Claudio PRC: Me, not too much, whatever Andrea is experiencing right now I experienced already with my first album with Prologue 5 years ago so I can understand completely the feelings that he has now. For me, the last album I made is a bit different and I was not that stressed as I knew already where I was going, which direction I wanted to bring my music and that was a transitory moment – it’s coming out soon and you will see with the music what will be the transition between my albums. Also this new one is something that when it came, it just came … so I don’t feel that stress that I have to work to create a bigger piece of work, or something like a long player.
What was the inspiration behind The Gods Planet, how did that all come about?
Claudio PRC: Actually we just met a few years ago, maybe 2 years, in 2009, and we were sharing the same flat in that year, and then the time came when we find ourselves completely disappointed with the music that was going on in the clubs in our city; we didn’t like that music so we stopped going to the clubs, we stayed home, we lived together, we made music, both in our rooms. Then we say, okay let’s try to make something together because we both feel the same, we don’t like what is going on, and then it came, the first EP and we decided not to give it to any record labels and to press it ourselves.
Ness: But again it was very natural – because he says: “Okay, come to my room, I’m doing this”... Okay then, let’s try this – and then it came out, three tracks, and we were like woah okay, we really like these tracks! [laughing]
So what’s behind the name?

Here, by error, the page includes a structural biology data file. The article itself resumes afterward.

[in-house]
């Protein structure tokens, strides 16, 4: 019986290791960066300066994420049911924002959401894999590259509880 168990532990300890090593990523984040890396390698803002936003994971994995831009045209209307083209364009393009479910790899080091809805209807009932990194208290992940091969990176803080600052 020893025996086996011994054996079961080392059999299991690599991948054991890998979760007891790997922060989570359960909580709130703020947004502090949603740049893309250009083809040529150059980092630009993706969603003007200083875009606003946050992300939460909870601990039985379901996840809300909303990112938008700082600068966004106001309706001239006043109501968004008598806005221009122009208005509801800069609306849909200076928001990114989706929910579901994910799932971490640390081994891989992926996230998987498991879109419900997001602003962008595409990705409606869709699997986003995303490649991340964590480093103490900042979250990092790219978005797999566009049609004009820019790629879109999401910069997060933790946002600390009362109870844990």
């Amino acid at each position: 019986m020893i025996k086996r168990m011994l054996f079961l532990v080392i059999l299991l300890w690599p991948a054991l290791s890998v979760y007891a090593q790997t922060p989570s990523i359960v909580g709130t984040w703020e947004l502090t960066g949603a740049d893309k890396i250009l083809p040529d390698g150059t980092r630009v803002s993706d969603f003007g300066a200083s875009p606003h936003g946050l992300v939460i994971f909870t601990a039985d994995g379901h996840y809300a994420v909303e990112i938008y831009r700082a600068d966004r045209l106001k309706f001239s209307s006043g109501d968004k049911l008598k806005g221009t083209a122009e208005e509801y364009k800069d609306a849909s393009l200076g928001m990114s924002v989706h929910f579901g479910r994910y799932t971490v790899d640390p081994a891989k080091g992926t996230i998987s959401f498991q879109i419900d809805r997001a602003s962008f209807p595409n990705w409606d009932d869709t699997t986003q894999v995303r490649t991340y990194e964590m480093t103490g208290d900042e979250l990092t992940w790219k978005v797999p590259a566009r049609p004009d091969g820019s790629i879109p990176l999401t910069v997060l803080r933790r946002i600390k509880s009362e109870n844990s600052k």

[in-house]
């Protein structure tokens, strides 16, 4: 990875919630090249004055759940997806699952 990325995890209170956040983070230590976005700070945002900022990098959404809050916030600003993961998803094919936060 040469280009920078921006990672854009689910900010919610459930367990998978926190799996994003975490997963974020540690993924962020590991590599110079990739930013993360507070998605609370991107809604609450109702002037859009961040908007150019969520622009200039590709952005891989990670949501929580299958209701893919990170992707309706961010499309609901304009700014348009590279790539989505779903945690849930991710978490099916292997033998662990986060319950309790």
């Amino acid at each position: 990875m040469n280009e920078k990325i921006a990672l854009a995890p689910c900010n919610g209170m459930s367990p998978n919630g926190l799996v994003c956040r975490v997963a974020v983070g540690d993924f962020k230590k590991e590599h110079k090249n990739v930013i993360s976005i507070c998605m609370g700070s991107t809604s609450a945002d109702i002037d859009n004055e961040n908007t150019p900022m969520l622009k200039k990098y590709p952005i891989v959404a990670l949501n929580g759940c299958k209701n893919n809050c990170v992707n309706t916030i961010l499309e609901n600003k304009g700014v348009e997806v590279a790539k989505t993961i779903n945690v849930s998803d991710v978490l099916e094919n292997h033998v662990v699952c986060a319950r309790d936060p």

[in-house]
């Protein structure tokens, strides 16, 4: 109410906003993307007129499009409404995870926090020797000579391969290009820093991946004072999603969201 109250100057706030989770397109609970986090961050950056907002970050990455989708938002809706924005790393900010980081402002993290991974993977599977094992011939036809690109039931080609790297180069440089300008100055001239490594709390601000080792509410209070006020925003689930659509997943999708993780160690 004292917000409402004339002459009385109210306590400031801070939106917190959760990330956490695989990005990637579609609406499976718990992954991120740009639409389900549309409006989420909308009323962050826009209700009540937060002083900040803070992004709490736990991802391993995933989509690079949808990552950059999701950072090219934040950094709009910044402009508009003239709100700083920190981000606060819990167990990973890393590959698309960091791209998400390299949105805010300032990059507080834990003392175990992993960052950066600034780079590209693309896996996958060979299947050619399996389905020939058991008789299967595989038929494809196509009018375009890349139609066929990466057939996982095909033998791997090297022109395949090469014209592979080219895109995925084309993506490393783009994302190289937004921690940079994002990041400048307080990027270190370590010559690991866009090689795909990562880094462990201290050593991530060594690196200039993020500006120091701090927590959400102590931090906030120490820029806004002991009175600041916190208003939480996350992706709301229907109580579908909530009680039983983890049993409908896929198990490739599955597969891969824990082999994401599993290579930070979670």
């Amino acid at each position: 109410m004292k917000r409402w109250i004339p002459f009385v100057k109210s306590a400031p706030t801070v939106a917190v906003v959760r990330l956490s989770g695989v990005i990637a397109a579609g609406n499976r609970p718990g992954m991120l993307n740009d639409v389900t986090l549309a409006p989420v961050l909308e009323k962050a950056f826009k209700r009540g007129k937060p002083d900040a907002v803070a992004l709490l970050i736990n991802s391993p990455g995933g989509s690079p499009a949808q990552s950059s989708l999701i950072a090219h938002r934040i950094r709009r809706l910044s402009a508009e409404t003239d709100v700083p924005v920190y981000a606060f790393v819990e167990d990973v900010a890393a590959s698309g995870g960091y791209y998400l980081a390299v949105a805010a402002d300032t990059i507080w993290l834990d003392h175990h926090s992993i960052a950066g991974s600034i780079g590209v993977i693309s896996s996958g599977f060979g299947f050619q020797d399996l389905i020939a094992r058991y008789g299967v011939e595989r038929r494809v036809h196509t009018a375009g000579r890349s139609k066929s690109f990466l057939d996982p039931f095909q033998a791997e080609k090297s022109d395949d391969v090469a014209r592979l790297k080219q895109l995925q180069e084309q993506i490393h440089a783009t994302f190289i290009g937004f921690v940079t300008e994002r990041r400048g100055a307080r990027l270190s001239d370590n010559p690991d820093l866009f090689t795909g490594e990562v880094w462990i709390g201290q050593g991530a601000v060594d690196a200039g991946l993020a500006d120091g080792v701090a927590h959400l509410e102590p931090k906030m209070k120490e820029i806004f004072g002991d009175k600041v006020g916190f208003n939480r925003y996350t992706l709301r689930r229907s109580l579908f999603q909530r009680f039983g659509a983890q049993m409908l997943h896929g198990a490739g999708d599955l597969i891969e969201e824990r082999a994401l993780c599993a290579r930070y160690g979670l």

Claudio PRC: [Laughing] When we made these tracks we were really influenced by a track of another artist called ‘The Gods’, and this track was in our imagination like… how can I explain… the imagination of this music was made by these Gods, these stories about divinity, mythology and then we felt this a lot with the music we made, the connection, so we say okay let’s call it The Gods, and then maybe we thought this is too much…. [Laughing]…. Even we don’t like this name too much now.
Ness: But it’s not the right English [more laughing] – it’s not with an apostrophe – it’s a planet, not that we are Gods – we find comfort in this planet and create the music - it’s our fantasy story - we are our own God of this planet so we are the creator.
Claudio PRC: You know it is our planet and let’s make the music we want – the idea was that, without any kind of influence from business or the music scene.
Ness: In the beginning it was something that sounded to me pretty unique, we gave a different name that was different to Ness and Claudio, we tried to give it an identity.